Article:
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A newsagent is not a shop
Newsagents are not small shops as mentioned in the article; Newsagents are people who work in or own the shop.
That is obvious nonsense. Merely working in a shop that sells newspapers does not make one a newsagent. Nor does working in a grocery make one a grocer. —Preceding unsigned comment added by Contributions/126.96.36.199 ([[User talk:|talk]]) 17:43, 1 October 2009 (UTC)
Just a few factual comments about the previous unsigned comment above: You're quite correct, just working in the shop doesn't make a newsagent. My point really was to point out the difference between "person" and "building". Newsagents (without the possesive apostrophe are people; Newsagent's (WITH the possesive apostrophe are buildings or if you want to pedantic - mobile stands etc). My point was people or buildings.
A newsagent's shop is the shop where the newsagent works. It can be abreviated as Newsagent's, omitting the word shop.
It's the same with Butcher's which is short for Butcher's Shop. Butchers (without the apostrophe) is the plural of Butcher, who is a person. Butchers means more than one Butcher. —Preceding unsigned comment added by World of departure (talk • contribs) 16:58, 1 October 2009 (UTC)
- Nope - a butcher is a verb, I butcher, he butchers, they butcher etc. According to [] it's Butchers' shop Contributions/188.8.131.52 ([[User talk:|talk]]) 12:28, 2 October 2009 (UTC)
Another factual comment about the unsigned comment above: Yes you're quite correct, Butcher is a verb with all the meanings that you mention. However it's also a noun, meaning a person (usually with a a stripey white overall!). So my point was that the person - the Butcher - has a shop, that shop is his/her shop and it's called a Butcher's Shop, complete with possessive apostrophe. Usually it's assumed that there is only one Butcher who has ownership of the shop and therefore it's referred to as a Butcher's Shop (or Butcher's for short). However if there are more than one Butchers in the shop, then to be grammaticaly correct it would then be known as the Butchers' Shop (or Butchers'). The possesive apostrophe, because you are now dealing with more than one Butcher, moves to the end of the word.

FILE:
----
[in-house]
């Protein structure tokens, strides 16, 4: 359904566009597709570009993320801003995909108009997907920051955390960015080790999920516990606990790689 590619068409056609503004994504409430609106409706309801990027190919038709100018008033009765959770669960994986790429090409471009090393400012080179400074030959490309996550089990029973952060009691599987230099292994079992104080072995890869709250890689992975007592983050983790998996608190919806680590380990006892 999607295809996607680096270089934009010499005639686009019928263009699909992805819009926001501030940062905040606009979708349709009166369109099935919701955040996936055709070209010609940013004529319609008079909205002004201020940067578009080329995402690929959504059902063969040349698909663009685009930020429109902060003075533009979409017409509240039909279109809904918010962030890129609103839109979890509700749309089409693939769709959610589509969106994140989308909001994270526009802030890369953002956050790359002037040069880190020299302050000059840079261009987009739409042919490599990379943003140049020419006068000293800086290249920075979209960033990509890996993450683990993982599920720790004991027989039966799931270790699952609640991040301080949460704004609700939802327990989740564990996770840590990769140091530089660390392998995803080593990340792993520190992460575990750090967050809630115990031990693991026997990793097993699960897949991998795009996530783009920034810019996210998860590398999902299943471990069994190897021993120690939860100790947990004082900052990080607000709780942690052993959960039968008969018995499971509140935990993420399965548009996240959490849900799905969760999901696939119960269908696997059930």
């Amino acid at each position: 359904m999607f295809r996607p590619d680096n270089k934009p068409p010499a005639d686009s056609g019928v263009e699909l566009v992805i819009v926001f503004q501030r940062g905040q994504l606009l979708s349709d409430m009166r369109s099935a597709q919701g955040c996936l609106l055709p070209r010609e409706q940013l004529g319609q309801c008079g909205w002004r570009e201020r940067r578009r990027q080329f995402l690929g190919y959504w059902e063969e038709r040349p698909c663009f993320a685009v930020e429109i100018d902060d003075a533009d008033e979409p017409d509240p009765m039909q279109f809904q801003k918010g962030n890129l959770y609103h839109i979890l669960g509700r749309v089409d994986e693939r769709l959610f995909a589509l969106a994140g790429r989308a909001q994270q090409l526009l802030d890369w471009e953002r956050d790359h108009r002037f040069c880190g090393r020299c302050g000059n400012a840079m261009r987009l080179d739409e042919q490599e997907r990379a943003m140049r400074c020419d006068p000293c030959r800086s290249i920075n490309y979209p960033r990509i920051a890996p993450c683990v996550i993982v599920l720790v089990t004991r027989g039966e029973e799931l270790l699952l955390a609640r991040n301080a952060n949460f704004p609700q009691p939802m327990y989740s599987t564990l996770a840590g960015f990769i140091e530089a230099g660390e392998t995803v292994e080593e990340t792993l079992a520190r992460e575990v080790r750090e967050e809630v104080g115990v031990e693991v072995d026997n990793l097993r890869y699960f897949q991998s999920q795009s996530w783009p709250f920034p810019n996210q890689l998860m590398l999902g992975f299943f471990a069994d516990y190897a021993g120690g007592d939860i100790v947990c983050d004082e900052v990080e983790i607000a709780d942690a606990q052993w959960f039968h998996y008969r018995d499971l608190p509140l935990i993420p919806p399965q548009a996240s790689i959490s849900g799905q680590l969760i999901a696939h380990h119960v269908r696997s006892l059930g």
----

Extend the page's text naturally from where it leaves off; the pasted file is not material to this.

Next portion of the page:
Possesive apostrophes are really very simple. If the word possesed is singular then 's, if the word is plural then s'. An exeption would be if the word is plural without ending in s, then the apostrophe remains within the word ('s). Examples: Butcher's Shop (one butcher); Butchers' Shop (more than one butcher); Children's Shop (plural of Child is Children - which is a plural which doesn't end with a s so the apostrophe is 's.
- Unless there is more than one worker in the shop then it's Butchers' shopContributions/184.108.40.206 ([[User talk:|talk]]) 16:25, 6 October 2009 (UTC)
Let me point out that not everyone that works in a newsagents or butcher shop are newsagents or butchers. Unsigned
I am not sure in other places but in Australia, the wikipedia as it is now is quite correct. The person/people that manage the newsagent's part of the business are newsagent/newsagents. Generally they are the owners but always. The newsagency is the shop. IPWAI (talk) 07:26, 24 May 2012 (UTC)
- Not as far as I am aware. I strongly question the subsuming of the American "newsstand" under this apparently British English heading. The UK "newsagent's shop" appears to be a considerably different animal. US newsstands, for example, rarely if ever (never, in my experience) sold cigarettes and were not a "shop" in the usual sense of the word; rather, as I am about to indicate in the article, they usually consisted of an array of periodicals and newspapers displayed in a substantial semi-permanent rack along the outer wall of a commercial building, sheltered from the elements only by a retractable awning and attended by a lone owner or employee equipped to accept payment and make change. AVarchaeologist (talk) 12:01, 3 February 2014 (UTC)